Jones, who extended his hitting streak to a season-best 11 games with a first-inning single, didn't hit his 14th homer last year until July 15. He is on pace for more than 50 homers -- a plateau reached only once in club history, by current special assistant Brady Anderson in 1996. No Oriole has hit 40 or more since Rafael Palmeiro had 43 in 1998.
"That would be awesome. I'd be up with Brady," Jones said. "I just try to square it up. My main mission every time I step into that box is hit this ball as hard as you can hit it. I don't care where it goes."
Nationals starter Ross Detwiler, who allowed six earned runs in five innings after entering the night with a 2.75 ERA, put Jones in some pretty lofty company after the game, mentioning the Orioles' center fielder with the Cincinnati Reds' Joey Votto and the Pittsburgh Pirates' Andrew McCutchen.
"It's just like Votto, it's just like McCutchen, that we've seen recently. They're not missing mistakes at all," Detwiler (3-3) said of Jones. "The first pitch for the single, it was away. It was just good hitting. And the next pitch, he definitely jumped on a mistake."
In the fifth, Markakis made it 6-0 by hitting his eighth homer of the season and second in two nights here.
The easy romp, though, turned into another pressure-cooker.
Hammel (5-1) permitted his first run in the fifth on an RBI single by Steve Lombardozzi, then really ran out of gas in the sixth, giving up two doubles, a walk and one run. He was lifted with runners on second and third and one out in the sixth after throwing 94 pitches.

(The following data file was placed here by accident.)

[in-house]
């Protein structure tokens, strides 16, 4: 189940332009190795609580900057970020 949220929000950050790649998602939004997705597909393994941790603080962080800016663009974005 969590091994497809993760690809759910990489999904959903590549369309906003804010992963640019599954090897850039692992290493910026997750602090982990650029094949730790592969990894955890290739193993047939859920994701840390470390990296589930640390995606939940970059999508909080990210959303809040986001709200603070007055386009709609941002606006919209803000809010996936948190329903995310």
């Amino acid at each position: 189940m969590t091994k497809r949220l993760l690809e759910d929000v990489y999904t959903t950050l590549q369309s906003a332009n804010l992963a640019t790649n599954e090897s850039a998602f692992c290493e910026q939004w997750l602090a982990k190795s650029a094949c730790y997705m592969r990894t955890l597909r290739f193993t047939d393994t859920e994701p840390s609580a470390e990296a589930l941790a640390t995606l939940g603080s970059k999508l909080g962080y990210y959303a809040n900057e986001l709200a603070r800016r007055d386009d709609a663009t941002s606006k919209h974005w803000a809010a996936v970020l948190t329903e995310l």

Reliever Luis Ayala allowed both inherited runners to score on a groundout and an RBI single, making it a two-run game and the fingernails of all Orioles and Nationals fans a little shorter.
"We were up 6-1, 6-zip and they kept fighting back," Jones said. "They got one, another one the next inning and then they exploded for two. They were coming."
Washington kept getting runners on base, but none scored against the Orioles' bullpen until two outs in the bottom of the ninth when Ryan Zimmerman hit a full-count fastball from Jim Johnson into the bullpen in left to cut the lead to one run.
It was the second run Johnson has given up this season -- the other was a homer, too, to the Texas Rangers' David Murphy on May 10.
Johnson redeemed himself by throwing a 96 mph sinker past Adam LaRoche in another full count to secure his 15th save of the season and 23rd consecutive dating to last year. He has saved seven of the Orioles' past eight wins; Pedro Strop picked up the other.
It has been that kind of crazy early season. Lots of wins, lots of close calls. And now the Orioles will try to continue the roll against 23-year-old phenom Stephen Strasburg.
"Success makes you more confident, but I try to keep an even keel. One day at a time. I know it's a super cliche, one of the lines I don't really like, but it's true," Jones said. "I'm worried about the game [today]. [Saturday's] game's over with. Relax and get to work on Strasburg."